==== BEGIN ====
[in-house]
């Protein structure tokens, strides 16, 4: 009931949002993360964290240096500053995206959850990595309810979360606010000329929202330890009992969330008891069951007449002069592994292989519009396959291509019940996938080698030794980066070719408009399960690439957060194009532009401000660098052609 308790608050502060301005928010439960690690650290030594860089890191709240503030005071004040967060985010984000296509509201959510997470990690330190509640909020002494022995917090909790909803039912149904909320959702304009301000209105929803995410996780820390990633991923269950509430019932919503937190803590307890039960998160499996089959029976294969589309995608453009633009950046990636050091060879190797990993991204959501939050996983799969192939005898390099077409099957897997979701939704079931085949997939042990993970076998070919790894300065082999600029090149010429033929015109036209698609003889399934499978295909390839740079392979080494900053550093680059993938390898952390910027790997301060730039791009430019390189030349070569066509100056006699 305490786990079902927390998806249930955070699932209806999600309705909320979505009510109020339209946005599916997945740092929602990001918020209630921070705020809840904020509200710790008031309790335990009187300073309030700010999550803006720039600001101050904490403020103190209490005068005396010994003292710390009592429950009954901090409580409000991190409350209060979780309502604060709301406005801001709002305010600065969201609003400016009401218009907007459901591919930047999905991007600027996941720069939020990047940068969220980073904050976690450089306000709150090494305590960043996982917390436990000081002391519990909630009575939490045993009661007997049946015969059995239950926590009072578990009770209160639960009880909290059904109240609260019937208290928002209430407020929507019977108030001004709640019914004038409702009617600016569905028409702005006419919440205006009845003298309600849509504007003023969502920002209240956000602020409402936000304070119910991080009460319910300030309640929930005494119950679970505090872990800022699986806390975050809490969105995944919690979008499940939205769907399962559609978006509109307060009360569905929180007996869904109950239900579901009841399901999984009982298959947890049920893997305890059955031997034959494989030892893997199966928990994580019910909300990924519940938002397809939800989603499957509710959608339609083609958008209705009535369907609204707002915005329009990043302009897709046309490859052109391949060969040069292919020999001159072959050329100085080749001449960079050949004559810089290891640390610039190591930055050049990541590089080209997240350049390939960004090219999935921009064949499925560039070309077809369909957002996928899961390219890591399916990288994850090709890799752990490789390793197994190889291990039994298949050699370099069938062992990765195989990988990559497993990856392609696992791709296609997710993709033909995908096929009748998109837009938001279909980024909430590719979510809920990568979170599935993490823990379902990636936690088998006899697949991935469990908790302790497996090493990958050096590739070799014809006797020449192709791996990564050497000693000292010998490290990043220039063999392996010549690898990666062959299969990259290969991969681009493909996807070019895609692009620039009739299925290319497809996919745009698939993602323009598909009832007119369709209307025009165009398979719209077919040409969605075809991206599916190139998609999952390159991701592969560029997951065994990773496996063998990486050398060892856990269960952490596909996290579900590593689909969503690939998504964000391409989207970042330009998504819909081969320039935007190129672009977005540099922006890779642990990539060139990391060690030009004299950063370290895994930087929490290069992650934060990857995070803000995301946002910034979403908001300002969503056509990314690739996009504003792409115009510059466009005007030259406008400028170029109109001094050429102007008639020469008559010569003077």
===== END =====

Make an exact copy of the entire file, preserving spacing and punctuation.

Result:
[in-house]
């Protein structure tokens, strides 16, 4: 009931949002993360964290240096500053995206959850990595309810979360606010000329929202330890009992969330008891069951007449002069592994292989519009396959291509019940996938080698030794980066070719408009399960690439957060194009532009401000660098052609 308790608050502060301005928010439960690690650290030594860089890191709240503030005071004040967060985010984000296509509201959510997470990690330190509640909020002494022995917090909790909803039912149904909320959702304009301000209105929803995410996780820390990633991923269950509430019932919503937190803590307890039960998160499996089959029976294969589309995608453009633009950046990636050091060879190797990993991204959501939050996983799969192939005898390099077409099957897997979701939704079931085949997939042990993970076998070919790894300065082999600029090149010429033929015109036209698609003889399934499978295909390839740079392979080494900053550093680059993938390898952390910027790997301060730039791009430019390189030349070569066509100056006699 305490786990079902927390998806249930955070699932209806999600309705909320979505009510109020339209946005599916997945740092929602990001918020209630921070705020809840904020509200710790008031309790335990009187300073309030700010999550803006720039600001101050904490403020103190209490005068005396010994003292710390009592429950009954901090409580409000991190409350209060979780309502604060709301406005801001709002305010600065969201609003400016009401218009907007459901591919930047999905991007600027996941720069939020990047940068969220980073904050976690450089306000709150090494305590960043996982917390436990000081002391519990909630009575939490045993009661007997049946015969059995239950926590009072578990009770209160639960009880909290059904109240609260019937208290928002209430407020929507019977108030001004709640019914004038409702009617600016569905028409702005006419919440205006009845003298309600849509504007003023969502920002209240956000602020409402936000304070119910991080009460319910300030309640929930005494119950679970505090872990800022699986806390975050809490969105995944919690979008499940939205769907399962559609978006509109307060009360569905929180007996869904109950239900579901009841399901999984009982298959947890049920893997305890059955031997034959494989030892893997199966928990994580019910909300990924519940938002397809939800989603499957509710959608339609083609958008209705009535369907609204707002915005329009990043302009897709046309490859052109391949060969040069292919020999001159072959050329100085080749001449960079050949004559810089290891640390610039190591930055050049990541590089080209997240350049390939960004090219999935921009064949499925560039070309077809369909957002996928899961390219890591399916990288994850090709890799752990490789390793197994190889291990039994298949050699370099069938062992990765195989990988990559497993990856392609696992791709296609997710993709033909995908096929009748998109837009938001279909980024909430590719979510809920990568979170599935993490823990379902990636936690088998006899697949991935469990908790302790497996090493990958050096590739070799014809006797020449192709791996990564050497000693000292010998490290990043220039063999392996010549690898990666062959299969990259290969991969681009493909996807070019895609692009620039009739299925290319497809996919745009698939993602323009598909009832007119369709209307025009165009398979719209077919040409969605075809991206599916190139998609999952390159991701592969560029997951065994990773496996063998990486050398060892856990269960952490596909996290579900590593689909969503690939998504964000391409989207970042330009998504819909081969320039935007190129672009977005540099922006890779642990990539060139990391060690030009004299950063370290895994930087929490290069992650934060990857995070803000995301946002910034979403908001300002969503056509990314690739996009504003792409115009510059466009005007030259406008400028170029109109001094050429102007008639020469008559010569003077």